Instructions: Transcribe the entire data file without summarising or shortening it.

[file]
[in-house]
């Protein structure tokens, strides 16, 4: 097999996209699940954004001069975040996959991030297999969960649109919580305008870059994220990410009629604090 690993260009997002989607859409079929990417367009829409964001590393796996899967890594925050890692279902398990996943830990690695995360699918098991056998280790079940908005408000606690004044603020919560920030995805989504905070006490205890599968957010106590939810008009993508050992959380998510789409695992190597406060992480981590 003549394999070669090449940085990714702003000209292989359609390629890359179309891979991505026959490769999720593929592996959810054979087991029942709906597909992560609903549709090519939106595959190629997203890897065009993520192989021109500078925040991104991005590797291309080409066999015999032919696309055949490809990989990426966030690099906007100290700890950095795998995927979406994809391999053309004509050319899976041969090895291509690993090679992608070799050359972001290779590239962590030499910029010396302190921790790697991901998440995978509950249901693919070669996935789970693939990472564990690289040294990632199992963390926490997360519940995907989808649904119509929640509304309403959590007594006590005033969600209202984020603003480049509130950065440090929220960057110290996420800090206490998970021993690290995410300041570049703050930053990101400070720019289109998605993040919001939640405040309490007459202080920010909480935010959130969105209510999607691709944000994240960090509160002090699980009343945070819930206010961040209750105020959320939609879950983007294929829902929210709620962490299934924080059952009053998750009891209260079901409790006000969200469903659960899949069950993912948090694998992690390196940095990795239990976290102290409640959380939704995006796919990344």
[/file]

[in-house]
């Protein structure tokens, strides 16, 4: 097999996209699940954004001069975040996959991030297999969960649109919580305008870059994220990410009629604090 690993260009997002989607859409079929990417367009829409964001590393796996899967890594925050890692279902398990996943830990690695995360699918098991056998280790079940908005408000606690004044603020919560920030995805989504905070006490205890599968957010106590939810008009993508050992959380998510789409695992190597406060992480981590 003549394999070669090449940085990714702003000209292989359609390629890359179309891979991505026959490769999720593929592996959810054979087991029942709906597909992560609903549709090519939106595959190629997203890897065009993520192989021109500078925040991104991005590797291309080409066999015999032919696309055949490809990989990426966030690099906007100290700890950095795998995927979406994809391999053309004509050319899976041969090895291509690993090679992608070799050359972001290779590239962590030499910029010396302190921790790697991901998440995978509950249901693919070669996935789970693939990472564990690289040294990632199992963390926490997360519940995907989808649904119509929640509304309403959590007594006590005033969600209202984020603003480049509130950065440090929220960057110290996420800090206490998970021993690290995410300041570049703050930053990101400070720019289109998605993040919001939640405040309490007459202080920010909480935010959130969105209510999607691709944000994240960090509160002090699980009343945070819930206010961040209750105020959320939609879950983007294929829902929210709620962490299934924080059952009053998750009891209260079901409790006000969200469903659960899949069950993912948090694998992690390196940095990795239990976290102290409640959380939704995006796919990344």